A New Perspective: Hope is a discipline | Real Estate Insights

The importance of hope, faith and trust in an uncertain world.

The personal stories of one Realtor’s battles and triumphs in the highly-competitive Bay Area Real Estate Market, seeking to illuminate and humanize the very real ups-and-downs of homeownership.

All week long I’ve been pondering the phrase, “hope is a discipline,” which I heard in an NPR interview last weekend regarding the ongoing struggles around civil rights and reparations in the U.S. (We’ve a long way to go.) But the concept of hope as a discipline aptly applies to global warming, gun violence, “Black Lives Matter,” “Me Too,” the attack on Israel, the humanitarian crisis in Gaza, the war in Ukraine, 60 million refugees worldwide, rising crime, homelessness, addiction, food insecurity, book banning, reproductive rights, equality, lack of education, clean water, etc., etc., etc. (Pick your battle; there’s no shortage of problems).

In a world that seems increasingly hostile and full of despair, “hope” can be hard to muster.Nor, admittedly, is it my natural inclination to move into “hope,” when world events seem hellbent on destruction, (I much prefer control, thank you very much). But perhaps this is when we need to call on “hope” the most, which is why the radio guest described “hope” as a discipline, rather than a feeling or an emotion.

Digging deeper, I found that there are eight positive emotions we should all be practicing to improve our mental health and they are: awe, love/attachment, trust/faith, compassion, gratitude, forgiveness, joy, and hope. Together, they form a sense of spirituality. (It’s just easier to be angry.)

Do I practice these disciplines on a daily basis? Almost never. But then I take my dog for a walk on the beach, and I’m at least pointed in the right direction. (Dog is God spelled backward.)

With news that 84% of Americans polled in Fannie Mae’s National Housing Survey said it was a bad time to buy a home, and most weren’t expecting mortgage rates to come down anytime too soon (we agree), we may very well be looking at a declining market ahead. Moreover, affordability is at a 40-year low, and Buyer demand is at a 30-year low. Without going too far out on a limb, I think we’d all agree that those figures don’t suggest higher prices in the near term. However, a softening marketplace is an opportunity for Buyers . . .

It’s also when Buyers pull back.

Why? They’re hoping for further declines.

But here’s the fault in that thinking.

The difference between hope and wishful thinking

Given that houses in our area are unique value propositions, waiting for the market to decline while you pass on the perfect house that fits your lifestyle today AND for the foreseeable future is a miscalculation. Remember, Real Estate is a LONG-TERM investment. It’s going to go up; it’s going to go down, and for some of the time, it’s going to hold steady, but it’s your home. It’s NOT your portfolio, and shouldn’t be treated as such. Trying to “time” the market to hit the lowest or the highest possible moment is an impossible task. Those who did so got lucky.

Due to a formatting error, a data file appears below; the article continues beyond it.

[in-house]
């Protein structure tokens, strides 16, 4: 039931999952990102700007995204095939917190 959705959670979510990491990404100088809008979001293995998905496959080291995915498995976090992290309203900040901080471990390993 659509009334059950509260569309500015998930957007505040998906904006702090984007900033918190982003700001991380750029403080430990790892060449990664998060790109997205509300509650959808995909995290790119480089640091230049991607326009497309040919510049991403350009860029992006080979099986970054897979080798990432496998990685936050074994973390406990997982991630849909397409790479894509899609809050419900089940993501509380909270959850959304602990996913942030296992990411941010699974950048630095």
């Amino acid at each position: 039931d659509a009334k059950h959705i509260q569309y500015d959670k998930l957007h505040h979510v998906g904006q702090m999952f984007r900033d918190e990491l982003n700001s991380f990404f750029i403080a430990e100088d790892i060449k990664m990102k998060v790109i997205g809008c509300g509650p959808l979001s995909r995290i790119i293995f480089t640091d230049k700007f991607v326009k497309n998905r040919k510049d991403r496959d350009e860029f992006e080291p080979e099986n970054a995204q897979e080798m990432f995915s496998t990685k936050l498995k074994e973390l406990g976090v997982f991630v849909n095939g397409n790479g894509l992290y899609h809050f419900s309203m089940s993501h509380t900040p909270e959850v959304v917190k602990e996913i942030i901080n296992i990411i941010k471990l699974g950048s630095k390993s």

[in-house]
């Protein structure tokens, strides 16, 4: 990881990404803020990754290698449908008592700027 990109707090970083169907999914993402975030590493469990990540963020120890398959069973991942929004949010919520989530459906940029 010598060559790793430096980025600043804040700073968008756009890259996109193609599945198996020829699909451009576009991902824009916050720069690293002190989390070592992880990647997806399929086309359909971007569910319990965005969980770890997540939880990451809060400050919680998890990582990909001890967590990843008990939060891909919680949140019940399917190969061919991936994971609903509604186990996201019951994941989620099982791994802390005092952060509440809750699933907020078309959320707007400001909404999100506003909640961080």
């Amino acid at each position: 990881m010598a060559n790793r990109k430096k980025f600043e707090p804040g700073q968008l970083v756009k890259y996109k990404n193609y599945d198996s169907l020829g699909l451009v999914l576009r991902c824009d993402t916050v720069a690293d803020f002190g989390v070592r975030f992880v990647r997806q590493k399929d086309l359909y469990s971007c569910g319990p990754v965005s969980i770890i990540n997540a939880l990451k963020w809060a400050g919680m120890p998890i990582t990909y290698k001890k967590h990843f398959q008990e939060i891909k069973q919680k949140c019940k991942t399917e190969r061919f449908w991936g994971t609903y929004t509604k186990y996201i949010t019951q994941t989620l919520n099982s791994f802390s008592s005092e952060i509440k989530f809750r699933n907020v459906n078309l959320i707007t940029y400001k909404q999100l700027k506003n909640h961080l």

Still, Real Estate has proven to be a savvy investment for most Homeowners in California; however, it’s the “time” element that makes it so. If you’re going into real estate for the short term, my advice is that you rent. If you need a home and can afford to purchase property, it’s time to buy.

Should we “hope” the market will improve?

Yes, we should, as it’s been proven time and again that the Bay Area is often buffered, but it’s not immune from corrections, so “hope” shouldn’t be the overriding strategy. Everyone experiences higher prices at the gas pumps and at the grocery store, and with interest rates approaching 8%, Buyers can afford less – that’s the simple math. Consequently, Sellers should adjust their thinking and expectations to match TODAY’S realities, because no one, no one, NO ONE knows what tomorrow will bring.

That being said, we can certainly “hope” for humanity, kindness, compassion, peace, and love. Hope is a discipline.

How can we help you?

Julie Gardner & Sarah Abel | Compass Realty

Not just Realtors, but consultants in all things house and home, we’re here to educate, explore, examine and refer . . . In short, you may count on us to take care of your home as if it were our own and anyone who knows us, knows we take pretty darn good care of our homes.

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